CAN IT: Strawberry Jam

Want to make jam? Follow along with our how-to video. If you’d like more detailed instructions, keep reading to the end of this post.



5 cups crushed strawberries (this will be about 8-9 cups whole fruit)

3-5 cups sugar

pectin (if you like a firm set) or juice of two lemons (if you don’t)

a large pot for cooking the jam


If you’re canning this jam, you also need:

A very big pot or a water bath canner

Either another medium sized pot, or a kettle to heat water

1 small pot or bowl to sanitize the lids

Pint canning jars



Jar grabber

Lid lifter

Jar funnel

Large spoons and ladles


Clean tea towels



To prepare the strawberries: wash your berries, then remove the tops and hull them (save them and use them for infused water!).

Cook your berries in a large pot, mashing it as you go. Crush it to your preference—some people like bigger chunks of fruit in their jam, but it’s good to crush them a bit to release their natural pectin. Once you have fruit soup, you’re ready to proceed.

Measure your cooked fruit by weight. Measure out an equal amount of sugar.

Do you have to add that much sugar? Well, it depends. In addition to preserving the fruit, sugar also helps thicken your jam. Traditionally, you’d add equal parts sugar and fruit (by weight). However, most people find the resulting jam too sweet, especially when your fruit is sweet to begin with. A good guideline is to add 70-85% of the fruit’s weight in sugar to the jam, depending on the sweetness of the fruit.

You’ll want to check your pectin package before you decide, as each brand of pectin is slightly different. Some, like Pomona’s, are activated with calcium, allowing your jam to set with less sugar added. You can make jam with no sugar, but it’s not suited for canning (try freezer jam!).

Do you have to use pectin at all? Not necessarily, but it affects the set (the set refers to the thickness of the jam when it’s finished). Strawberries are relatively low in pectin, so left to their own devices, they will produce a fairly runny jam. Some people like this, but others insist that it isn’t jam unless you can bounce a spoon off it.

If you prefer a looser set, you can make your jam with lemon juice. If you’re somewhere in the middle, you can reduce some of the juice from the fruit to thicken it before you add in the rest of the fruit and cook it. If you’re a purist, you can always make your own pectin. If you like your jam solid, find your favourite pectin and follow package instructions.

Whatever you decide, take your fruit mixture, sugar, and pectin, and mix in a big pot. Put a small plate and a few spoons in the freezer (we’ll use this to check the set). Then turn up the heat to high. This is not the time to walk away and check your email. You want to watch this pot, stirring often, till the mixture comes to a full boil (the kind that can’t be scared away by stirring).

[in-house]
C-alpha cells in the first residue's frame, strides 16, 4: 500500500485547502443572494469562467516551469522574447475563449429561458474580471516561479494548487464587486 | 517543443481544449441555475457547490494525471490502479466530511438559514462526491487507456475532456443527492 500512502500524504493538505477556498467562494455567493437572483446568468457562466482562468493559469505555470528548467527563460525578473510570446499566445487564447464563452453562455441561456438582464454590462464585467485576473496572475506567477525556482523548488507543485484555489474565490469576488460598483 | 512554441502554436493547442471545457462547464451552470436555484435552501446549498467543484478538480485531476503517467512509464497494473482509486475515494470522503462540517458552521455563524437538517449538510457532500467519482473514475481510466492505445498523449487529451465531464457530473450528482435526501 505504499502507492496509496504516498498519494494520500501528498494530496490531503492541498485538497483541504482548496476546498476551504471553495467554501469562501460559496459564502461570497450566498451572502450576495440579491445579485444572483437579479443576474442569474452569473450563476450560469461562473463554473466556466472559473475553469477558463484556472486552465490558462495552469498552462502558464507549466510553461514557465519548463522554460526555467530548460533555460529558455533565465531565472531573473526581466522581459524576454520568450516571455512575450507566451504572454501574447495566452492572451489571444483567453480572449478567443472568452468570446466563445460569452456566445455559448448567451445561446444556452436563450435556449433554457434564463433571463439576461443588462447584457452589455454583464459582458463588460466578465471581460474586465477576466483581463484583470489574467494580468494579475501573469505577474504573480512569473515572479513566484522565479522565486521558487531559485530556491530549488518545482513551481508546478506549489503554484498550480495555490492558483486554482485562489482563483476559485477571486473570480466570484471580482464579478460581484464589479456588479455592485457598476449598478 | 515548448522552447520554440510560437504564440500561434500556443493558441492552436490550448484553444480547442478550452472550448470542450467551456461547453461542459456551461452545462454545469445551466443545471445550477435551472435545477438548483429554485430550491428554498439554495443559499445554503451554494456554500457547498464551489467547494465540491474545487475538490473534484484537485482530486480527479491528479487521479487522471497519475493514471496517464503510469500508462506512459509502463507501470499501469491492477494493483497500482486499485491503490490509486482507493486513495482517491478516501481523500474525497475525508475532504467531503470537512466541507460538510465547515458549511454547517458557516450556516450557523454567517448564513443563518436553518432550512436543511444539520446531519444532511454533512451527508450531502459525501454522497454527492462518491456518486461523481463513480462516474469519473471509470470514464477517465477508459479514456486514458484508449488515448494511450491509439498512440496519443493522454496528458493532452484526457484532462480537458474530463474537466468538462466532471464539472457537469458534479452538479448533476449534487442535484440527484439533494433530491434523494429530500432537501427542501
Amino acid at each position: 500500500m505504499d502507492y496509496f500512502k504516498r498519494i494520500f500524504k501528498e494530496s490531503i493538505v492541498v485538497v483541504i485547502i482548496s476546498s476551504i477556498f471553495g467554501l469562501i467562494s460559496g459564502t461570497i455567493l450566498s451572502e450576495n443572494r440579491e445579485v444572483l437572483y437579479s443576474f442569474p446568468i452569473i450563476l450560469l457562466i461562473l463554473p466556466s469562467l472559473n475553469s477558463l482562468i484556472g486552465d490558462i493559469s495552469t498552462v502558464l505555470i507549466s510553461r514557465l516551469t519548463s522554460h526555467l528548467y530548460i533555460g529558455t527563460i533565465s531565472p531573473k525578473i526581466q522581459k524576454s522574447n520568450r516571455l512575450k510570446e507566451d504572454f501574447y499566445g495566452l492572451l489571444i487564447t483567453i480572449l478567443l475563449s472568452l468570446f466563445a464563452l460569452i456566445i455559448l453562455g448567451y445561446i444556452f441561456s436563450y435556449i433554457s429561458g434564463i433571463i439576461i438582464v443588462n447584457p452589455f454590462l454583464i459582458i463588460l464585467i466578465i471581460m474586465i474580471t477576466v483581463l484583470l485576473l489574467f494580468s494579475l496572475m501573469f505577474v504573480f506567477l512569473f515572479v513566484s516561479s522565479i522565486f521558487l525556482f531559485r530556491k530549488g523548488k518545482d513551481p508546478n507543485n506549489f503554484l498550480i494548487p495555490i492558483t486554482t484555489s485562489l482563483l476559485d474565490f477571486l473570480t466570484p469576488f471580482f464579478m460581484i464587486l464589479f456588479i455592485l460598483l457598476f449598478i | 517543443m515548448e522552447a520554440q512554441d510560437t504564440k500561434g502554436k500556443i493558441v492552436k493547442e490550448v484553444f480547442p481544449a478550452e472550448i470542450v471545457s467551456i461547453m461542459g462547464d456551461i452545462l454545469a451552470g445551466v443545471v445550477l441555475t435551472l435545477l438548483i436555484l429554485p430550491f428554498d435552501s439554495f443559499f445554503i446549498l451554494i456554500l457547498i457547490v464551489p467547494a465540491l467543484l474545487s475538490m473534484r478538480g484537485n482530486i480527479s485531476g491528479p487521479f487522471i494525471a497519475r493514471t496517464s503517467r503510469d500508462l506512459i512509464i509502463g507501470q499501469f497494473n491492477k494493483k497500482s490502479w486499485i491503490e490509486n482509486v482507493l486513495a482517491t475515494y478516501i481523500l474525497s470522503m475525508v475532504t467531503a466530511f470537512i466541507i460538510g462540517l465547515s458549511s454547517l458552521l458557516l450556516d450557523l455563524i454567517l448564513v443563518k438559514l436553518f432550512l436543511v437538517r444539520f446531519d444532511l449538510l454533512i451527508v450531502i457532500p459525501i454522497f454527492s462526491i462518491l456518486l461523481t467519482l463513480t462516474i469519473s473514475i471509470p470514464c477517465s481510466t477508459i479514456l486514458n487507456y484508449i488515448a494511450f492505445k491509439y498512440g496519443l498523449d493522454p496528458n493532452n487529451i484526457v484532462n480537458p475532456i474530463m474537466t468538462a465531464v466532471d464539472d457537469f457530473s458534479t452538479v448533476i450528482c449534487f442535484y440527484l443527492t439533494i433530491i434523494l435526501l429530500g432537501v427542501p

You’ll notice that your jam-in-progress is probably foaming. Traditionalists will insist that you skim the foam off, because it may result in a slightly less clear jam. Pragmatists will tell you that it’s still jam, and why bother with the skimming? It’s up to you, but whatever you do, don’t discard the foam! Save it in a small jar and eat it for breakfast.

Once you notice that your jam is starting to thicken, take a small amount and put it on your cold plate. Put the plate back in the freezer for a minute, and then push the jam gently with the spoon. If the top of the jam wrinkles, it’s ready. If not, give it another minute. If you’re nervous or brand new to jam making, turn off the heat while you’re doing this test. You can always cook your jam longer, but you can’t uncook it. If it’s still runny, cook for another minute and test again.

When you see that telltale wrinkle, your jam is ready! You can let it cool for a few minutes, then carefully ladle it into cleaned and sterilized jars, leaving half an inch of headspace.



If this is freezer jam, let it cool and put it in the freezer.



If you’re canning the jam, wipe the jar lids with a clean cloth, then place the lids on your jars using the lid lifter. Don’t touch the inside of the lids if you can help it. Screw on the rings as tightly as you can using your fingertips (not too tight!). Place your jars in the pot of boiling water and process for 10 minutes.

Once the time has elapsed, remove jars from the water bath, and place them on a tea towel on the counter. Make sure your jars don’t touch. If they’ve been canned correctly, the lids will seal as the jars cool. You may hear a popping sound when this happens.

When the jars are cool enough to touch, check the seal by ensuring that the jar lids are indented. If any jars haven’t sealed, refrigerate them and eat them within a few weeks.

Congratulations, you’ve made jam!

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